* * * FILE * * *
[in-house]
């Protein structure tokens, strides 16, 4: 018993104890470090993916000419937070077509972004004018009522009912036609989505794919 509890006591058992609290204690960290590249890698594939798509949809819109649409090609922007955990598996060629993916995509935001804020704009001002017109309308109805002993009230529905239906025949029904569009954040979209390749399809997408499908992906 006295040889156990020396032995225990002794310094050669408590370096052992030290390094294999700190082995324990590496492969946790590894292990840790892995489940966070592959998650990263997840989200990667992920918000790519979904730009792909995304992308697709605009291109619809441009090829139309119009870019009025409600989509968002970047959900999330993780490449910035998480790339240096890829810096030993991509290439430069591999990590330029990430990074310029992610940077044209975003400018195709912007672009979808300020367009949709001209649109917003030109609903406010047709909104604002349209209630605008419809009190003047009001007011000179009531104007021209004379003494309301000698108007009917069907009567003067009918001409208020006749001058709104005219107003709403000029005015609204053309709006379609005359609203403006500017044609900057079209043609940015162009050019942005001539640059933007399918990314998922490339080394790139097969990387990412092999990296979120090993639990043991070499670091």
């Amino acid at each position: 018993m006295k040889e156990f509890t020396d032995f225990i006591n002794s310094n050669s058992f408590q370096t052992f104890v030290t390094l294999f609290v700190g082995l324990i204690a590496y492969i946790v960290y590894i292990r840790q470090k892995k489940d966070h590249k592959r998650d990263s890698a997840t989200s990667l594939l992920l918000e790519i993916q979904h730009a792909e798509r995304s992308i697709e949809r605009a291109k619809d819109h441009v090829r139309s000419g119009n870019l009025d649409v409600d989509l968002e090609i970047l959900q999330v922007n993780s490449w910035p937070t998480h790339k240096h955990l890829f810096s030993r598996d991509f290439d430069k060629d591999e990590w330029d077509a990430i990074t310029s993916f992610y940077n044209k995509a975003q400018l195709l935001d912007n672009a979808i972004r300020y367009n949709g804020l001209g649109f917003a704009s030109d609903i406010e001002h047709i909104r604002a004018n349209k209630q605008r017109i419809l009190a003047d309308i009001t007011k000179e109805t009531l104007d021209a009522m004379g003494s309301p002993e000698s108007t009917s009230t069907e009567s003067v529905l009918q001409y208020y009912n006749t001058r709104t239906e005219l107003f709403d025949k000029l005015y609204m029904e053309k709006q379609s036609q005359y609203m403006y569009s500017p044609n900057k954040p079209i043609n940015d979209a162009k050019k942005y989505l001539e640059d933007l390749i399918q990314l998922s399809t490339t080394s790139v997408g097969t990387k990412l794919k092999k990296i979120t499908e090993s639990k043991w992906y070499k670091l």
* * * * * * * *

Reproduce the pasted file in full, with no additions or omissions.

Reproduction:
[in-house]
């Protein structure tokens, strides 16, 4: 018993104890470090993916000419937070077509972004004018009522009912036609989505794919 509890006591058992609290204690960290590249890698594939798509949809819109649409090609922007955990598996060629993916995509935001804020704009001002017109309308109805002993009230529905239906025949029904569009954040979209390749399809997408499908992906 006295040889156990020396032995225990002794310094050669408590370096052992030290390094294999700190082995324990590496492969946790590894292990840790892995489940966070592959998650990263997840989200990667992920918000790519979904730009792909995304992308697709605009291109619809441009090829139309119009870019009025409600989509968002970047959900999330993780490449910035998480790339240096890829810096030993991509290439430069591999990590330029990430990074310029992610940077044209975003400018195709912007672009979808300020367009949709001209649109917003030109609903406010047709909104604002349209209630605008419809009190003047009001007011000179009531104007021209004379003494309301000698108007009917069907009567003067009918001409208020006749001058709104005219107003709403000029005015609204053309709006379609005359609203403006500017044609900057079209043609940015162009050019942005001539640059933007399918990314998922490339080394790139097969990387990412092999990296979120090993639990043991070499670091």
């Amino acid at each position: 018993m006295k040889e156990f509890t020396d032995f225990i006591n002794s310094n050669s058992f408590q370096t052992f104890v030290t390094l294999f609290v700190g082995l324990i204690a590496y492969i946790v960290y590894i292990r840790q470090k892995k489940d966070h590249k592959r998650d990263s890698a997840t989200s990667l594939l992920l918000e790519i993916q979904h730009a792909e798509r995304s992308i697709e949809r605009a291109k619809d819109h441009v090829r139309s000419g119009n870019l009025d649409v409600d989509l968002e090609i970047l959900q999330v922007n993780s490449w910035p937070t998480h790339k240096h955990l890829f810096s030993r598996d991509f290439d430069k060629d591999e990590w330029d077509a990430i990074t310029s993916f992610y940077n044209k995509a975003q400018l195709l935001d912007n672009a979808i972004r300020y367009n949709g804020l001209g649109f917003a704009s030109d609903i406010e001002h047709i909104r604002a004018n349209k209630q605008r017109i419809l009190a003047d309308i009001t007011k000179e109805t009531l104007d021209a009522m004379g003494s309301p002993e000698s108007t009917s009230t069907e009567s003067v529905l009918q001409y208020y009912n006749t001058r709104t239906e005219l107003f709403d025949k000029l005015y609204m029904e053309k709006q379609s036609q005359y609203m403006y569009s500017p044609n900057k954040p079209i043609n940015d979209a162009k050019k942005y989505l001539e640059d933007l390749i399918q990314l998922s399809t490339t080394s790139v997408g097969t990387k990412l794919k092999k990296i979120t499908e090993s639990k043991w992906y070499k670091l």